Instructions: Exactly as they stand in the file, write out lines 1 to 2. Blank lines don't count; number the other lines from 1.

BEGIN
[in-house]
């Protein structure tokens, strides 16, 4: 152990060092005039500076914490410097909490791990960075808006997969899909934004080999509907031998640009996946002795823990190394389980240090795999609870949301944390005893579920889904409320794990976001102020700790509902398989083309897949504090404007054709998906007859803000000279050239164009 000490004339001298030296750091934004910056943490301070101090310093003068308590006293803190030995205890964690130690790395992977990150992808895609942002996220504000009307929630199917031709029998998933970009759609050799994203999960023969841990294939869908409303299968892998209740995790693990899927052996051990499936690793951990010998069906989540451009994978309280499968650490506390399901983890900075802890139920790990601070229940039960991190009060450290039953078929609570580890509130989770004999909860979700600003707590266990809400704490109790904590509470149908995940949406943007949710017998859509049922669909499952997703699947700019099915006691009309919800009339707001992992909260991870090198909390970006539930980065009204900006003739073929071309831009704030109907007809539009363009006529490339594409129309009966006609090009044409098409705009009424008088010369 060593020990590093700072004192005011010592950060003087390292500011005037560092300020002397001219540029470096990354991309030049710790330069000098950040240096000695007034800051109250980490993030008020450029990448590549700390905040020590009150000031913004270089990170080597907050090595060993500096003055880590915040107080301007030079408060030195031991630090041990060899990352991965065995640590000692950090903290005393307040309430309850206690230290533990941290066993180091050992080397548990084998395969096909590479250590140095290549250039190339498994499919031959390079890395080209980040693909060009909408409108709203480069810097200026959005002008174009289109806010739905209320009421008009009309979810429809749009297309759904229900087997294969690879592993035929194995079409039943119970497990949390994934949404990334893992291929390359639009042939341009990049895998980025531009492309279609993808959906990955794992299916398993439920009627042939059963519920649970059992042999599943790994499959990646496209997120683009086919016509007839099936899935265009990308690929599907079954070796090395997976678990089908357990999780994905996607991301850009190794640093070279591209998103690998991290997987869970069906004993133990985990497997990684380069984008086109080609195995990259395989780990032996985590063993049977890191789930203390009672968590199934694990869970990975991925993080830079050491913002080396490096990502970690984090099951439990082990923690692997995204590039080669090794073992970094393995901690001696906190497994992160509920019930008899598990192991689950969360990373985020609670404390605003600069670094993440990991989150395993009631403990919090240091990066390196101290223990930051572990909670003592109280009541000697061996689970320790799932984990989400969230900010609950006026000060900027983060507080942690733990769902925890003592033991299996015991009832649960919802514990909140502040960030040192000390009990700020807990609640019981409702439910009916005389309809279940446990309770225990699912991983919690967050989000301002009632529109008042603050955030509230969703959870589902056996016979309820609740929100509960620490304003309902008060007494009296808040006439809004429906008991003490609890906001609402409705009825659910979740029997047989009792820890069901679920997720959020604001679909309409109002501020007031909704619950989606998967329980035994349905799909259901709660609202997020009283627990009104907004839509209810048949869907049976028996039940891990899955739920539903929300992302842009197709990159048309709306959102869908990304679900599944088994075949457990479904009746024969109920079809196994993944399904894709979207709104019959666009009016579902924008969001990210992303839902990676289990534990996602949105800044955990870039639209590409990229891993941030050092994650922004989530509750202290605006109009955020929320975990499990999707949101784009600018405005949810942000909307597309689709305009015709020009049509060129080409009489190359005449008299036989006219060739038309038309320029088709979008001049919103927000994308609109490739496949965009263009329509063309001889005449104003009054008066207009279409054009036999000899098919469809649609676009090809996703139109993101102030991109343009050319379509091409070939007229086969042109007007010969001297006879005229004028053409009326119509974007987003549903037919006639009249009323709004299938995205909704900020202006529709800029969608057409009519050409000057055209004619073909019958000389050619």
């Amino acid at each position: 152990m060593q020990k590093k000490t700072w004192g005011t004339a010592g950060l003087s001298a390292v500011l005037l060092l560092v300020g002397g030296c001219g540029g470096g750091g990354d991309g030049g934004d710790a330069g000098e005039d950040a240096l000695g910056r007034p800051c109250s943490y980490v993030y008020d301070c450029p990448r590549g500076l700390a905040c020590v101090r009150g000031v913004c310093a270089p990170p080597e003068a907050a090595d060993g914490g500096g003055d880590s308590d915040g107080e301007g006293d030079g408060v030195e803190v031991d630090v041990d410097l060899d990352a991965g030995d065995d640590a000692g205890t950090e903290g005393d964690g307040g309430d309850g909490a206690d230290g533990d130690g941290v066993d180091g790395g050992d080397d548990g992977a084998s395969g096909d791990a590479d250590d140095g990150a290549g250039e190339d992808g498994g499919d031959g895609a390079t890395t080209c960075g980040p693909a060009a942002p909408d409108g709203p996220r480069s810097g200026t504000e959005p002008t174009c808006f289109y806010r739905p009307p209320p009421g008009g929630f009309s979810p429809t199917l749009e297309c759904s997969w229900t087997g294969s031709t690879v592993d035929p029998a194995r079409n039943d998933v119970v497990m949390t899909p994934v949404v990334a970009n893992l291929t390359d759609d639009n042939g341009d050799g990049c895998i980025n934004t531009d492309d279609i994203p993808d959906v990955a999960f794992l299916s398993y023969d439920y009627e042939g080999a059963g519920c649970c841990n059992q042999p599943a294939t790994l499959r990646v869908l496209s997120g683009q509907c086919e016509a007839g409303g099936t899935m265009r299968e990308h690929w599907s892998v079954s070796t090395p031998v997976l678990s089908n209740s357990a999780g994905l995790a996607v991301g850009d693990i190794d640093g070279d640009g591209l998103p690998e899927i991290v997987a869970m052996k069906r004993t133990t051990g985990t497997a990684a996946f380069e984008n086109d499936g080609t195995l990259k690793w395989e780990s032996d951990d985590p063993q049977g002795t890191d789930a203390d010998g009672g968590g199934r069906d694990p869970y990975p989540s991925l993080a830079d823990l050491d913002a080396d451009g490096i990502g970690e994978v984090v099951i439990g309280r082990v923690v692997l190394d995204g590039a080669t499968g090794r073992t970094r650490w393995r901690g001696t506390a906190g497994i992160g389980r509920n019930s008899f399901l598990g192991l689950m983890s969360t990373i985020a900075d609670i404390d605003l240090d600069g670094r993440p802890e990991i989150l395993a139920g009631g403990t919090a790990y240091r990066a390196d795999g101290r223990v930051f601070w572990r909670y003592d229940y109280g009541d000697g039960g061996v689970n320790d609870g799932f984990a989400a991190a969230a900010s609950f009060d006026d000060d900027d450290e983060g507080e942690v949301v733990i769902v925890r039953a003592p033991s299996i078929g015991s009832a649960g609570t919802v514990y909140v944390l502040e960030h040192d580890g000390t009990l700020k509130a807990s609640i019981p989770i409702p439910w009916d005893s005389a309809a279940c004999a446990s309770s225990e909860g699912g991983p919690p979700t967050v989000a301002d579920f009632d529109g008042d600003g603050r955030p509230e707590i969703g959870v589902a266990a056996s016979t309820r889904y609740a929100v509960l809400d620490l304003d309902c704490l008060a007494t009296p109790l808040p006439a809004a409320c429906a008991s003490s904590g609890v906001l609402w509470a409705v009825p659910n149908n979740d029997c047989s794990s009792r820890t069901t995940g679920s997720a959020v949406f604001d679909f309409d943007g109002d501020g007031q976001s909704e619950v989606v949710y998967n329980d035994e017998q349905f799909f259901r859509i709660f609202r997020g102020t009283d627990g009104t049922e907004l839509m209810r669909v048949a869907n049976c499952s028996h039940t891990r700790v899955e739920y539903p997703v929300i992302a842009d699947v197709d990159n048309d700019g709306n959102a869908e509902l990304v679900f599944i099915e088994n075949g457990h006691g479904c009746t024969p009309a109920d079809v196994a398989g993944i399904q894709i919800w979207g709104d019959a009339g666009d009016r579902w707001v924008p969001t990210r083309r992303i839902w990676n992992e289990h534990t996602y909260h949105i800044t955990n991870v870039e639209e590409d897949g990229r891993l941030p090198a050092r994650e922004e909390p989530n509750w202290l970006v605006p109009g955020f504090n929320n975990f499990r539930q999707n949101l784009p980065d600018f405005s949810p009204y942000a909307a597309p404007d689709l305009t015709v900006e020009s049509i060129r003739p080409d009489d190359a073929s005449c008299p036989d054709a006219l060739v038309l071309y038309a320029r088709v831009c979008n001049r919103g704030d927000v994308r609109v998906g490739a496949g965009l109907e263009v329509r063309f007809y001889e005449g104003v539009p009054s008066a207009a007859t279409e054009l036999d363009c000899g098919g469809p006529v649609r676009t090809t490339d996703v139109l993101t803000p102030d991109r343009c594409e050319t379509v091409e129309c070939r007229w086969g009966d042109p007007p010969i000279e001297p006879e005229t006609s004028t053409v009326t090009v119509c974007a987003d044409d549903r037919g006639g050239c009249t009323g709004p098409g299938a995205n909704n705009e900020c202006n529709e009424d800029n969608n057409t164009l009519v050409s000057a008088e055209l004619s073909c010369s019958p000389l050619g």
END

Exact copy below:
[in-house]
């Protein structure tokens, strides 16, 4: 152990060092005039500076914490410097909490791990960075808006997969899909934004080999509907031998640009996946002795823990190394389980240090795999609870949301944390005893579920889904409320794990976001102020700790509902398989083309897949504090404007054709998906007859803000000279050239164009 000490004339001298030296750091934004910056943490301070101090310093003068308590006293803190030995205890964690130690790395992977990150992808895609942002996220504000009307929630199917031709029998998933970009759609050799994203999960023969841990294939869908409303299968892998209740995790693990899927052996051990499936690793951990010998069906989540451009994978309280499968650490506390399901983890900075802890139920790990601070229940039960991190009060450290039953078929609570580890509130989770004999909860979700600003707590266990809400704490109790904590509470149908995940949406943007949710017998859509049922669909499952997703699947700019099915006691009309919800009339707001992992909260991870090198909390970006539930980065009204900006003739073929071309831009704030109907007809539009363009006529490339594409129309009966006609090009044409098409705009009424008088010369 060593020990590093700072004192005011010592950060003087390292500011005037560092300020002397001219540029470096990354991309030049710790330069000098950040240096000695007034800051109250980490993030008020450029990448590549700390905040020590009150000031913004270089990170080597907050090595060993500096003055880590915040107080301007030079408060030195031991630090041990060899990352991965065995640590000692950090903290005393307040309430309850206690230290533990941290066993180091050992080397548990084998395969096909590479250590140095290549250039190339498994499919031959390079890395080209980040693909060009909408409108709203480069810097200026959005002008174009289109806010739905209320009421008009009309979810429809749009297309759904229900087997294969690879592993035929194995079409039943119970497990949390994934949404990334893992291929390359639009042939341009990049895998980025531009492309279609993808959906990955794992299916398993439920009627042939059963519920649970059992042999599943790994499959990646496209997120683009086919016509007839099936899935265009990308690929599907079954070796090395997976678990089908357990999780994905996607991301850009190794640093070279591209998103690998991290997987869970069906004993133990985990497997990684380069984008086109080609195995990259395989780990032996985590063993049977890191789930203390009672968590199934694990869970990975991925993080830079050491913002080396490096990502970690984090099951439990082990923690692997995204590039080669090794073992970094393995901690001696906190497994992160509920019930008899598990192991689950969360990373985020609670404390605003600069670094993440990991989150395993009631403990919090240091990066390196101290223990930051572990909670003592109280009541000697061996689970320790799932984990989400969230900010609950006026000060900027983060507080942690733990769902925890003592033991299996015991009832649960919802514990909140502040960030040192000390009990700020807990609640019981409702439910009916005389309809279940446990309770225990699912991983919690967050989000301002009632529109008042603050955030509230969703959870589902056996016979309820609740929100509960620490304003309902008060007494009296808040006439809004429906008991003490609890906001609402409705009825659910979740029997047989009792820890069901679920997720959020604001679909309409109002501020007031909704619950989606998967329980035994349905799909259901709660609202997020009283627990009104907004839509209810048949869907049976028996039940891990899955739920539903929300992302842009197709990159048309709306959102869908990304679900599944088994075949457990479904009746024969109920079809196994993944399904894709979207709104019959666009009016579902924008969001990210992303839902990676289990534990996602949105800044955990870039639209590409990229891993941030050092994650922004989530509750202290605006109009955020929320975990499990999707949101784009600018405005949810942000909307597309689709305009015709020009049509060129080409009489190359005449008299036989006219060739038309038309320029088709979008001049919103927000994308609109490739496949965009263009329509063309001889005449104003009054008066207009279409054009036999000899098919469809649609676009090809996703139109993101102030991109343009050319379509091409070939007229086969042109007007010969001297006879005229004028053409009326119509974007987003549903037919006639009249009323709004299938995205909704900020202006529709800029969608057409009519050409000057055209004619073909019958000389050619």